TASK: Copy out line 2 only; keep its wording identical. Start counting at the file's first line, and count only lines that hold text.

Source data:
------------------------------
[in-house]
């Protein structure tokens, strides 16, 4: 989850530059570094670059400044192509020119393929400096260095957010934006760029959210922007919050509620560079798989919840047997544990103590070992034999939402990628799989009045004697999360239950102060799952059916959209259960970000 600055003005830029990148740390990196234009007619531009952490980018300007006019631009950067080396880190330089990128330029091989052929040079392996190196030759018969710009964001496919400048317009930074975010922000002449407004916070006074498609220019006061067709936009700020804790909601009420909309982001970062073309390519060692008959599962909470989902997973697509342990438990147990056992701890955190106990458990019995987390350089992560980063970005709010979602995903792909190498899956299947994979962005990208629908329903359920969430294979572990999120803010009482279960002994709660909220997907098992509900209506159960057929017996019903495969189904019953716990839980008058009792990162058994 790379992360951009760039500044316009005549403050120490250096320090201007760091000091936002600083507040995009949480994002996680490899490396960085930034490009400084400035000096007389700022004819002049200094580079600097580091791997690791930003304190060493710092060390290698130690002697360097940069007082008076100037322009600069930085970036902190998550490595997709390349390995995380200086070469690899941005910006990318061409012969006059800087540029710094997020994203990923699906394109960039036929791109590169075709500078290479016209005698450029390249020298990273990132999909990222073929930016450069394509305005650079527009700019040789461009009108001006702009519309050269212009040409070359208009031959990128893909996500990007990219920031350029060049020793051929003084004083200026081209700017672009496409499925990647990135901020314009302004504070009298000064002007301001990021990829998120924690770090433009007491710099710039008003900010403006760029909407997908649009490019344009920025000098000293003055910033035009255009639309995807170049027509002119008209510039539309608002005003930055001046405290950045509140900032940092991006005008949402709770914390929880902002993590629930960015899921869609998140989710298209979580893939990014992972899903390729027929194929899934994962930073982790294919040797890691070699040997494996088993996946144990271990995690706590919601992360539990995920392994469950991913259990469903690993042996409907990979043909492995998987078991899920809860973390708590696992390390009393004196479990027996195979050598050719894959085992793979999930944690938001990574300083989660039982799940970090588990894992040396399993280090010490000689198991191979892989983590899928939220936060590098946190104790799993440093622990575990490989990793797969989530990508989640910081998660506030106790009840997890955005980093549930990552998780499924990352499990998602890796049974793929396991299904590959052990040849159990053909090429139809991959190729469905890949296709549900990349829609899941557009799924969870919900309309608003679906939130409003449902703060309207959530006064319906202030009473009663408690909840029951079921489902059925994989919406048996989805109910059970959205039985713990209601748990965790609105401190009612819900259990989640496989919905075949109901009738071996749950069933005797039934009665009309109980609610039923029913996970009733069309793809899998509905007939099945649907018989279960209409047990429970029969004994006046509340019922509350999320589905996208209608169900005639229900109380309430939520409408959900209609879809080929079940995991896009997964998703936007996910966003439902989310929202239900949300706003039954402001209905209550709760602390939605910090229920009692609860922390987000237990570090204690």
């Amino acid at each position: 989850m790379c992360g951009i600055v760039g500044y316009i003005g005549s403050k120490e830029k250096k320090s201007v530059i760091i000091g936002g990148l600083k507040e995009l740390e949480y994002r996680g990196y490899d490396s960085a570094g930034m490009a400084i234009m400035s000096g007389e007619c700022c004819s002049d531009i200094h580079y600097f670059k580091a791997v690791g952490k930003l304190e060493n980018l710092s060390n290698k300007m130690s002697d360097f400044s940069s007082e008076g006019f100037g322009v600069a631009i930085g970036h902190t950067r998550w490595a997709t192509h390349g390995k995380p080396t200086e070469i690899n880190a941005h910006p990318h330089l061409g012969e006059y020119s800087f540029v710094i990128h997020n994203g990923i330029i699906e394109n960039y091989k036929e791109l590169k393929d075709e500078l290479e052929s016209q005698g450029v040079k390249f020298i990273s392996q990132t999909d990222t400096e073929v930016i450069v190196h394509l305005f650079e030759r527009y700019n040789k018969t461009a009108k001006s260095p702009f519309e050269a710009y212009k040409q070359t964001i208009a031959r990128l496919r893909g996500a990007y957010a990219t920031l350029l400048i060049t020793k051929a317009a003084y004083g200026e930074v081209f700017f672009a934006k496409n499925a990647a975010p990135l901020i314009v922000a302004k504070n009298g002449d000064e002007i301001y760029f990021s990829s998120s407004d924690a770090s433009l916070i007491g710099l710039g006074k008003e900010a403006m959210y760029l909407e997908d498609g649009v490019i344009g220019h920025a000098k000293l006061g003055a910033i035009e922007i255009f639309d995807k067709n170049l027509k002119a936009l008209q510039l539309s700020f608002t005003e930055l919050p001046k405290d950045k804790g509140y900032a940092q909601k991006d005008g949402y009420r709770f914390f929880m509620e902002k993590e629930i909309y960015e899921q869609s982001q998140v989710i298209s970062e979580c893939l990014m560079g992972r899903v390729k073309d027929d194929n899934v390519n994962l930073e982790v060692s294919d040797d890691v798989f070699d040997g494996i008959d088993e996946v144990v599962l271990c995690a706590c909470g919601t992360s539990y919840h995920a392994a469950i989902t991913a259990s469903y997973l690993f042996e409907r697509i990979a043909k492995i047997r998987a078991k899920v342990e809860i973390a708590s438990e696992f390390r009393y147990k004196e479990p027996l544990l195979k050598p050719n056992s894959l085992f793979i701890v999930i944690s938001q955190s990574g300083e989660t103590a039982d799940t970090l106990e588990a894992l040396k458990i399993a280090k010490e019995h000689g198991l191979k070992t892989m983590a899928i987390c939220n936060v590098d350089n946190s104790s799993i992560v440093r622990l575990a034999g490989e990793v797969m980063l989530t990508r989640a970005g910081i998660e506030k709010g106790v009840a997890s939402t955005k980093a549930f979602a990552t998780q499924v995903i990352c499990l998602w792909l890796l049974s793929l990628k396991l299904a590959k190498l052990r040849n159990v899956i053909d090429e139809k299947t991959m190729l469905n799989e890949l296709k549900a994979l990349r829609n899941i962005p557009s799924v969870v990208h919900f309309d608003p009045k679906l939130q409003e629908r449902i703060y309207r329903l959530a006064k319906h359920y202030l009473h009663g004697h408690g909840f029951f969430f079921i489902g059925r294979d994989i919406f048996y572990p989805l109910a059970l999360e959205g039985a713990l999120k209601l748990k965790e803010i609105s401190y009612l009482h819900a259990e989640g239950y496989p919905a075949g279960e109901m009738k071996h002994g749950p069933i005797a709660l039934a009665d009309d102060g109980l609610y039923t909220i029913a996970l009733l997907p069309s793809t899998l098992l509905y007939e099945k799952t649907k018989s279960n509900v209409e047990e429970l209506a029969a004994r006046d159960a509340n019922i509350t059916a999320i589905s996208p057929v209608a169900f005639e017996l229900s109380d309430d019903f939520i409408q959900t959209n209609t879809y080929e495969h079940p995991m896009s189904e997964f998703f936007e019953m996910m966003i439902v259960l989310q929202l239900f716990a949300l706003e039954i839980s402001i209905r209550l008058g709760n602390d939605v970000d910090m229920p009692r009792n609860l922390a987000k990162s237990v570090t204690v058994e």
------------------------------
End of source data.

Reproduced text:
């Protein structure tokens, strides 16, 4: 989850530059570094670059400044192509020119393929400096260095957010934006760029959210922007919050509620560079798989919840047997544990103590070992034999939402990628799989009045004697999360239950102060799952059916959209259960970000 600055003005830029990148740390990196234009007619531009952490980018300007006019631009950067080396880190330089990128330029091989052929040079392996190196030759018969710009964001496919400048317009930074975010922000002449407004916070006074498609220019006061067709936009700020804790909601009420909309982001970062073309390519060692008959599962909470989902997973697509342990438990147990056992701890955190106990458990019995987390350089992560980063970005709010979602995903792909190498899956299947994979962005990208629908329903359920969430294979572990999120803010009482279960002994709660909220997907098992509900209506159960057929017996019903495969189904019953716990839980008058009792990162058994 790379992360951009760039500044316009005549403050120490250096320090201007760091000091936002600083507040995009949480994002996680490899490396960085930034490009400084400035000096007389700022004819002049200094580079600097580091791997690791930003304190060493710092060390290698130690002697360097940069007082008076100037322009600069930085970036902190998550490595997709390349390995995380200086070469690899941005910006990318061409012969006059800087540029710094997020994203990923699906394109960039036929791109590169075709500078290479016209005698450029390249020298990273990132999909990222073929930016450069394509305005650079527009700019040789461009009108001006702009519309050269212009040409070359208009031959990128893909996500990007990219920031350029060049020793051929003084004083200026081209700017672009496409499925990647990135901020314009302004504070009298000064002007301001990021990829998120924690770090433009007491710099710039008003900010403006760029909407997908649009490019344009920025000098000293003055910033035009255009639309995807170049027509002119008209510039539309608002005003930055001046405290950045509140900032940092991006005008949402709770914390929880902002993590629930960015899921869609998140989710298209979580893939990014992972899903390729027929194929899934994962930073982790294919040797890691070699040997494996088993996946144990271990995690706590919601992360539990995920392994469950991913259990469903690993042996409907990979043909492995998987078991899920809860973390708590696992390390009393004196479990027996195979050598050719894959085992793979999930944690938001990574300083989660039982799940970090588990894992040396399993280090010490000689198991191979892989983590899928939220936060590098946190104790799993440093622990575990490989990793797969989530990508989640910081998660506030106790009840997890955005980093549930990552998780499924990352499990998602890796049974793929396991299904590959052990040849159990053909090429139809991959190729469905890949296709549900990349829609899941557009799924969870919900309309608003679906939130409003449902703060309207959530006064319906202030009473009663408690909840029951079921489902059925994989919406048996989805109910059970959205039985713990209601748990965790609105401190009612819900259990989640496989919905075949109901009738071996749950069933005797039934009665009309109980609610039923029913996970009733069309793809899998509905007939099945649907018989279960209409047990429970029969004994006046509340019922509350999320589905996208209608169900005639229900109380309430939520409408959900209609879809080929079940995991896009997964998703936007996910966003439902989310929202239900949300706003039954402001209905209550709760602390939605910090229920009692609860922390987000237990570090204690």